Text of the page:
Infallibility is antidote to rampant relativism
The In Focus articles have been excellent, but I would say that the one of most important, so far at least, is “Infallibility” (“Authority in the Church,” July 11). This is because relativism, the archenemy of infallibility, is rampant in our modern culture. It is the mistaken view that just about everything is a matter of “opinion.”
Relativism took a huge leap into “matters of faith and morals” after Pope Paul VI’s encyclical letter Humane Vitae (“Of Human Life”) was published in 1968.
From Jesus, himself, we know that “He who hears you, hears me; and he who rejects you rejects me” (Lk 10:16) and, as we also know, “faith without works is dead” (Jas 2:20).
Consequently, faith in the teaching authority of the magisterium of the Church collapsed when many of us Catholics objected to Pope Paul’s encyclical — no doubt, in many cases, influenced by the false teaching of several theologians and others, who have since (not surprisingly) left the Church.
— Pamela T. Haines, St. Petersburg, Fla.
Re “Pistol-packing parishioners” (Our Take, July 4).
I am a 56-year-old grandma, and I have been a carry-permit holder for more than 20 years.
“The Church is supposed to be a place of sanctuary,” New Orleans Archbishop Gregory Aymond is quoted as saying. I couldn’t agree more.
That said, the kooks don’t care that we want it to be a place of sanctuary. Almost every mass shooting in the last 10 years has been in a gun-free zone. I repeat, the kooks, bigots and the mentally ill don’t care.
Some people feel uncomfortable thinking a carry-permit holder, who has gone through a background check and taken gun training, may be carrying a gun in church. Frankly, I am very uncomfortable in a gun-free zone, because you’re a sitting duck for any deranged maniac who chooses to ignore laws, rules and requests to leave their guns outside.
— Name and location withheld
I am happy to see that the Vatican has released updated procedures for handling the clerical sex abuse cases (“Vatican issues revised priest sex abuse norms,” Aug. 1).
But how outrageous it is that they include the “attempted ordination of women” in the document.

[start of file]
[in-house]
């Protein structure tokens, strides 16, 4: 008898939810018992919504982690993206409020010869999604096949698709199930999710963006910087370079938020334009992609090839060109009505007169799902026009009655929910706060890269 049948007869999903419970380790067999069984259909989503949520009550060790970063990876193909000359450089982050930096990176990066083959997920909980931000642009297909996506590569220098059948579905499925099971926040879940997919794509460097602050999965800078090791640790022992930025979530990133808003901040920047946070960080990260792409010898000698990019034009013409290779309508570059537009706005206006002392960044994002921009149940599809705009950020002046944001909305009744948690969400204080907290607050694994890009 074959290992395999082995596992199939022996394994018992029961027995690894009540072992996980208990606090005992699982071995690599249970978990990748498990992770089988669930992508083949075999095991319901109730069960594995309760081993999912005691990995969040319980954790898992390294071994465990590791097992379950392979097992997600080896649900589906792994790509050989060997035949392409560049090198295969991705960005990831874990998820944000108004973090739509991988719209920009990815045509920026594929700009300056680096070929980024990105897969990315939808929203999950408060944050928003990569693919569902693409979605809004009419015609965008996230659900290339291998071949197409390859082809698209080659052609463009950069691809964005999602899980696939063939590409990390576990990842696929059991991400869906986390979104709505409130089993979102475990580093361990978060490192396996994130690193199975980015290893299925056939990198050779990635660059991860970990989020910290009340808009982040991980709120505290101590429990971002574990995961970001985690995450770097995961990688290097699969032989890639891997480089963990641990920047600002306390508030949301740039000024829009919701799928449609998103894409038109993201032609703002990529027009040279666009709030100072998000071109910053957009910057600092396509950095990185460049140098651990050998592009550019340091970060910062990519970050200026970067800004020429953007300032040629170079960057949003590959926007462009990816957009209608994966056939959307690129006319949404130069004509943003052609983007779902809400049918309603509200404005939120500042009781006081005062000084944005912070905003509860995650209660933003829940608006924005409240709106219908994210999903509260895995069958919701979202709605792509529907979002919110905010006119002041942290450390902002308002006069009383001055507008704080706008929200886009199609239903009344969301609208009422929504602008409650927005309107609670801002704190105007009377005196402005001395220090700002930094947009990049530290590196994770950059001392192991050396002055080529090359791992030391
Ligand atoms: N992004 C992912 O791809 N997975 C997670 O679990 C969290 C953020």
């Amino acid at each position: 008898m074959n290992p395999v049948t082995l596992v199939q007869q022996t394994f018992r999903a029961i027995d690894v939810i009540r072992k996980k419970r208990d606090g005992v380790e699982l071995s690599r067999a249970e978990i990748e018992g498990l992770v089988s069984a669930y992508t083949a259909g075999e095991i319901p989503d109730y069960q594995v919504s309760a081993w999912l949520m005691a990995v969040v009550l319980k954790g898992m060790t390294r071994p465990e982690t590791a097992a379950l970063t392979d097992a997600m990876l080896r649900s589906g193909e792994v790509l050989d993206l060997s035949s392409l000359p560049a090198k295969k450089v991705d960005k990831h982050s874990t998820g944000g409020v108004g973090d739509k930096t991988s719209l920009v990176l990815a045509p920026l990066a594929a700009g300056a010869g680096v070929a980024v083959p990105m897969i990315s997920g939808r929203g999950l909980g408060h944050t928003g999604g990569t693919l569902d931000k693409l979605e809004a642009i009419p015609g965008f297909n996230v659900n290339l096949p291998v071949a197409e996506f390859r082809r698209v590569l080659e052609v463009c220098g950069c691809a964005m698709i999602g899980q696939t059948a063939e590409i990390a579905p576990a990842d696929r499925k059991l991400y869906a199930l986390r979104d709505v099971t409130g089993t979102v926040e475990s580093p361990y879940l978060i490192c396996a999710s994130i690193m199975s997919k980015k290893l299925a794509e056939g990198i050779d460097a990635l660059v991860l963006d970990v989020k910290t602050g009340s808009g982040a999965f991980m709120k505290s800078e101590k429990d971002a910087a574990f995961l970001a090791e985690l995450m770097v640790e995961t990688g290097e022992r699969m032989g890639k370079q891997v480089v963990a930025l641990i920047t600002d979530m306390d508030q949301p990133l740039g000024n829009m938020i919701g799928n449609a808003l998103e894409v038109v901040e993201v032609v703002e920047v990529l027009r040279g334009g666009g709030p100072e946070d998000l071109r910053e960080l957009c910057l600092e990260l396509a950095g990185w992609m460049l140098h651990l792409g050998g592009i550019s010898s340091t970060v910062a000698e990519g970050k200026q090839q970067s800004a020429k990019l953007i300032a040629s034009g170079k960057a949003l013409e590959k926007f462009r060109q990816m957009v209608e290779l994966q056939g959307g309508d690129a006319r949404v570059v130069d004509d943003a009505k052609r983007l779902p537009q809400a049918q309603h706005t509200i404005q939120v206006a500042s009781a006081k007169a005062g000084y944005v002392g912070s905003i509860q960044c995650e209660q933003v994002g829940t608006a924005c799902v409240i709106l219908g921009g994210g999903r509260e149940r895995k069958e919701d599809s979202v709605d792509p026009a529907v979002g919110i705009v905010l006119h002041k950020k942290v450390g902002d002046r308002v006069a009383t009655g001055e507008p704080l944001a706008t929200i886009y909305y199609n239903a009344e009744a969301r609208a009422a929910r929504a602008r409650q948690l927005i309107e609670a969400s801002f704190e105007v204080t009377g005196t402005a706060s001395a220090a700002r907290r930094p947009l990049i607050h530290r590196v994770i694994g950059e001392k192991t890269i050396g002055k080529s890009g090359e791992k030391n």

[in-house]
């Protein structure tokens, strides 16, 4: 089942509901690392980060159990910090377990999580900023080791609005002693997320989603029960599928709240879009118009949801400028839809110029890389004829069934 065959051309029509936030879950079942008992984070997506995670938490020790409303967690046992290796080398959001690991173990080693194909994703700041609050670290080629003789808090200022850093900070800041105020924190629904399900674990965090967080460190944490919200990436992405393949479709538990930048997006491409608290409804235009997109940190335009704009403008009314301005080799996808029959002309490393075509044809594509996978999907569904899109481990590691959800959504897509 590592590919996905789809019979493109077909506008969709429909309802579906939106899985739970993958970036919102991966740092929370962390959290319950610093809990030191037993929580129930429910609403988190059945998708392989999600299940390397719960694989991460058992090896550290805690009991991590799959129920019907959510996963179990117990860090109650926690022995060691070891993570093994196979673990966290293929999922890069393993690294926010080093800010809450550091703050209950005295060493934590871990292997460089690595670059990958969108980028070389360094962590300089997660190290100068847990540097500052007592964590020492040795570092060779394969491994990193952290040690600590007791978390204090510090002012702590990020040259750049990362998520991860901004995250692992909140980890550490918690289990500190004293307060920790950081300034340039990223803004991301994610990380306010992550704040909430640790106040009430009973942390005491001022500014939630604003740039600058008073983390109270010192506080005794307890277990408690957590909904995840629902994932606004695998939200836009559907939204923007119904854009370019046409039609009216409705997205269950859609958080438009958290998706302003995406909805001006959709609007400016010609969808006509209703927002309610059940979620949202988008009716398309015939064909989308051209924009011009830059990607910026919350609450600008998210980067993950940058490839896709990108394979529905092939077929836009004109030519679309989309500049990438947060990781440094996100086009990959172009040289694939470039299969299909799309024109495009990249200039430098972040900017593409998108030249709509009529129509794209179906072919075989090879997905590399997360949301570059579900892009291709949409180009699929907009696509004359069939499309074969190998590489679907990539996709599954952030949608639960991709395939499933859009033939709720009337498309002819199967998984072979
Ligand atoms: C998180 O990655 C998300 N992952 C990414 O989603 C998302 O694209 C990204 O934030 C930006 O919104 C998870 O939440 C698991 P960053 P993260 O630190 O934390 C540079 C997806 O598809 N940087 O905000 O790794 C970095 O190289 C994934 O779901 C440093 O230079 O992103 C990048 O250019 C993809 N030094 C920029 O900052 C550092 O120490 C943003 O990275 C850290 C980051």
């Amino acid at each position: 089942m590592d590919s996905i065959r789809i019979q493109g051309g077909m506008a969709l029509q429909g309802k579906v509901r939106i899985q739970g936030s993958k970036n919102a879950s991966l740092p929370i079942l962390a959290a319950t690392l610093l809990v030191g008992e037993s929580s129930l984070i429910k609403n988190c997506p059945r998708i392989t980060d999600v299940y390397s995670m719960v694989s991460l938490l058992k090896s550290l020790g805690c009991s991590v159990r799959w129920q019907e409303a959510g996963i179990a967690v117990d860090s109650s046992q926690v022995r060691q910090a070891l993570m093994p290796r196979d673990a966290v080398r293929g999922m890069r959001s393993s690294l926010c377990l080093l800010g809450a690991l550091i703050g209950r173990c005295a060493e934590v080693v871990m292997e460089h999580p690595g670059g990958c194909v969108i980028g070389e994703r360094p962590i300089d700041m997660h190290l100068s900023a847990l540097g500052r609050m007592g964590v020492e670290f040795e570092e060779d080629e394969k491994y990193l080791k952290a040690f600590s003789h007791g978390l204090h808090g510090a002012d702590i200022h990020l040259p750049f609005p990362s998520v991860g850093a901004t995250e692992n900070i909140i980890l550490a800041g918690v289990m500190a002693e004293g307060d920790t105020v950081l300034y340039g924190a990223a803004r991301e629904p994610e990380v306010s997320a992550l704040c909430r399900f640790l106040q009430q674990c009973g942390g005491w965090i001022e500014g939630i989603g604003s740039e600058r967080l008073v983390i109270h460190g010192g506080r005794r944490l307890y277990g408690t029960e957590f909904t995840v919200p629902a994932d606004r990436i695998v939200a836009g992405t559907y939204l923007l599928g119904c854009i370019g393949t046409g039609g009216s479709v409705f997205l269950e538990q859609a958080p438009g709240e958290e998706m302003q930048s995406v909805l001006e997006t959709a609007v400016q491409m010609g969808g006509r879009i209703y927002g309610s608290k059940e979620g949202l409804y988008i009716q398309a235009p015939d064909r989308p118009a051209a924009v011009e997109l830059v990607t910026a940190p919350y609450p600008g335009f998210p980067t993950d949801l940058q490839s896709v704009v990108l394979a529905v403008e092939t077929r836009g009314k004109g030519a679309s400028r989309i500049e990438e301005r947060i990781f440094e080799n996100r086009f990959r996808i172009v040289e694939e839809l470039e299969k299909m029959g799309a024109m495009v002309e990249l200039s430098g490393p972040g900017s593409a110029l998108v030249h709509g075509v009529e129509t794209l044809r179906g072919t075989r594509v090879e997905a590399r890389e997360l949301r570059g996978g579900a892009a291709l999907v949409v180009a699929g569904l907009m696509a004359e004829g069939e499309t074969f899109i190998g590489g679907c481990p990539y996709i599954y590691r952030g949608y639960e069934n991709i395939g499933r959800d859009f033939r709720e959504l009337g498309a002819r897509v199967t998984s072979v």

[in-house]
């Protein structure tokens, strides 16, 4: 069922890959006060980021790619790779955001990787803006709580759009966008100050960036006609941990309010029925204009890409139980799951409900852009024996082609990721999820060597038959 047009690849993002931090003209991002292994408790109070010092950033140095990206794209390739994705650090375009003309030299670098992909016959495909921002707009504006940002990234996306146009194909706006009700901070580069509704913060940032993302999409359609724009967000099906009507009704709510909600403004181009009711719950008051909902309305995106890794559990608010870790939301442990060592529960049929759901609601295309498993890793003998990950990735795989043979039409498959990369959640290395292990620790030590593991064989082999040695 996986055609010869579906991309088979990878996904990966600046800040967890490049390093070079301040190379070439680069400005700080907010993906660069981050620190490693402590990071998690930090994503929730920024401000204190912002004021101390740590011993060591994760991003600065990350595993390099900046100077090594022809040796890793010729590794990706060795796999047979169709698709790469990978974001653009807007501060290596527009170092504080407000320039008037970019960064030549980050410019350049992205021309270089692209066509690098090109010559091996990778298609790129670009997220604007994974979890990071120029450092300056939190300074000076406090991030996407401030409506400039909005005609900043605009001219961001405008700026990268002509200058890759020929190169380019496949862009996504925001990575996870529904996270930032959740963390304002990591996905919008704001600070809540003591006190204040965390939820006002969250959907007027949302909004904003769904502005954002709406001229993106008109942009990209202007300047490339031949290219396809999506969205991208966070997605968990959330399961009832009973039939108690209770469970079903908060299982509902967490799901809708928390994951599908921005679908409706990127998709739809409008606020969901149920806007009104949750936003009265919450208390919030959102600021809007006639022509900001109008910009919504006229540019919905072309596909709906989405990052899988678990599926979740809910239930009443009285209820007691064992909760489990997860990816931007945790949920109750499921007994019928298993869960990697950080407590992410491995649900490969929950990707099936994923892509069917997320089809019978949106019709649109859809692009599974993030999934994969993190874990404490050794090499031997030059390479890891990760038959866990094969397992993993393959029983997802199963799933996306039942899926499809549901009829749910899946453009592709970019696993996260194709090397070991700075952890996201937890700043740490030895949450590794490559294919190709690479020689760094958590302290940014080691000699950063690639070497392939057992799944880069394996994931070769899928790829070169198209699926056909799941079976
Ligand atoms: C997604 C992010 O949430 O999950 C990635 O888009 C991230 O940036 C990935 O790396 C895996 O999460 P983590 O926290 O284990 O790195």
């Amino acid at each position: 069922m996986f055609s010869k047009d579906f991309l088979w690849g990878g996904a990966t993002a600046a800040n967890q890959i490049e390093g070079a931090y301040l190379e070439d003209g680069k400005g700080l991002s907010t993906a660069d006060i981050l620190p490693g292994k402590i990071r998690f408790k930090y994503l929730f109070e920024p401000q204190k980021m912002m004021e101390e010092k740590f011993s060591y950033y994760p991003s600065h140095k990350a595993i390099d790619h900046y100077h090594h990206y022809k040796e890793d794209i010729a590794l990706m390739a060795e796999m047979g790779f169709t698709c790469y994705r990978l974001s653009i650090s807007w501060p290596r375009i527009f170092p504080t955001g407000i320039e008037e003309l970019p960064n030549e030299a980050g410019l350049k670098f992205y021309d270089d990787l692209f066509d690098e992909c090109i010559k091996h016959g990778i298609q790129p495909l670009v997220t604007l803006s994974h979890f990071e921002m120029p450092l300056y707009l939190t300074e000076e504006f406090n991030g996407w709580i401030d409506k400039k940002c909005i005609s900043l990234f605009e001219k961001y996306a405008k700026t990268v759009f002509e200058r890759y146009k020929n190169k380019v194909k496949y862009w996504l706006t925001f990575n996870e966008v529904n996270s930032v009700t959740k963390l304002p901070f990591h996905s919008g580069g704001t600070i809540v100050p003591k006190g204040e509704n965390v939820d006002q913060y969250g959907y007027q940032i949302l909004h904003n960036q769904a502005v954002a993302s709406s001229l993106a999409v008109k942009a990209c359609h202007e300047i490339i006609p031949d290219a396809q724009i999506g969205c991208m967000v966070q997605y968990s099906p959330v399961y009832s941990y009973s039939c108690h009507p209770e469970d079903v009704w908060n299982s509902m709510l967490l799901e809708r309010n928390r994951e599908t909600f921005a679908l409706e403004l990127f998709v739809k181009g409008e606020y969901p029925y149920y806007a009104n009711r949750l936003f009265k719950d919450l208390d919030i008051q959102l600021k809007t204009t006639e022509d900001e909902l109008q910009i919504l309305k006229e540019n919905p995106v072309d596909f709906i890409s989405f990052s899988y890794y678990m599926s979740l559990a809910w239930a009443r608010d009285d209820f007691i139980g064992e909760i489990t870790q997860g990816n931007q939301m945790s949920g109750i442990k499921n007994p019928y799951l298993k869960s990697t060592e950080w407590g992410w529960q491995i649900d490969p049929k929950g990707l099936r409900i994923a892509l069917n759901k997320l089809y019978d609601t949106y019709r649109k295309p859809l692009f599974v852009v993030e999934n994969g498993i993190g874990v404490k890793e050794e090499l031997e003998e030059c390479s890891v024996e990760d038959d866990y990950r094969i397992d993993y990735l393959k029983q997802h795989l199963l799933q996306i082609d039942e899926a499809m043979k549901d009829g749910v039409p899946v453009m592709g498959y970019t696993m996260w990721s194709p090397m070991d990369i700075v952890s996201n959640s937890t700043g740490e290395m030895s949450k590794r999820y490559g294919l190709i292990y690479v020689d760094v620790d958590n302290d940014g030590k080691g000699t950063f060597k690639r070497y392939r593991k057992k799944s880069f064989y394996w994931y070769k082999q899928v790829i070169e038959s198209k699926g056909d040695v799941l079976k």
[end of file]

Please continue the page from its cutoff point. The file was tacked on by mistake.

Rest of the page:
How insensitive and ignorant of those who would vitiate the egregiousness of pedophilia, pornography and the sexual abuse of those who are mentally challenged by equating it to the attempt to ordain women who feel they are called to ordination.
The issue of women’s ordination needs to be handled separately and more comprehensively. May the Spirit guide us to new life.
— Georgette Colombraro via email
Lost in translation
I am responding to“Welcome changes” (God Lives, July 25).
First, I need to acknowledge Msgr. Owen F. Campion’s greater familiarity with the New English translation of the Roman Missal. Since I was 7 years old, to this day, I have served about half of my Masses and novenas in Latin. Even then, I found the Latin response to the priest’s Dominus vobiscum (“the Lord be with you”) to be inappropriate. The priest blesses our whole being with the being of God. We return a response to only his spirit. I left that to poetic license. I find no logical connection between our response and the grace of the priest’s vocation.
It appears that promoters of this document are comforted by the familiar words of their youth and are unconcerned with elucidation or catechesis. It may be a boon to older Catholics’ emotions, if not their minds, but it will have little relevance for our youths.
— Ken Dolph, Lancaster, N.Y.
Value of friends
Thank you for the wonderful Openers column regarding the paralytic in Matthew 9 (“Why we truly need the companionship of good friends,” July 18).
I have been involved in leading and fostering men’s small groups for the past 25 years. This passage is one of the foundational Scriptures I use to help men understand what being in a men’s group is all about.
Our simple call is to hold each other accountable to live authentic Christian lives of daily prayer, reading the Scriptures and upon reading learn to live them out.
— Ron Whitaker, Jackson, Mich.
I am very resentful of the Air Force Chaplain Corps’ ad shown on Page 2 of the July 25 issue.
We should all remember that the Catholic Church was adamantly opposed to any invasion of Iraq. Hence, the emphasis should not be on sending chaplains into these countries, but on pulling our troops out of these countries. Bring them home.
— Bob Barattini, West Palm Beach, Fla.
Brigid or Bridget?
Your July 18 issue’s “Saint of the Week” features “St. Brigid of Sweden.” There is a St. Brigid of Ireland, but your reference should be to St. Bridget of Sweden. I am blessed to have been in the first graduating class of St. Bridget of Sweden School in Van Nuys, Calif., staffed by the Irish Sisters of Charity. We were taught not to confuse the two saints.
— Rex Olliff, Mission Hills, Calif.
Editor’s note: According to Our Sunday Visitor’s Encyclopedia of Saints, the Swedish saint is known as Brigid, Bridget, Birgitta and Brigitta.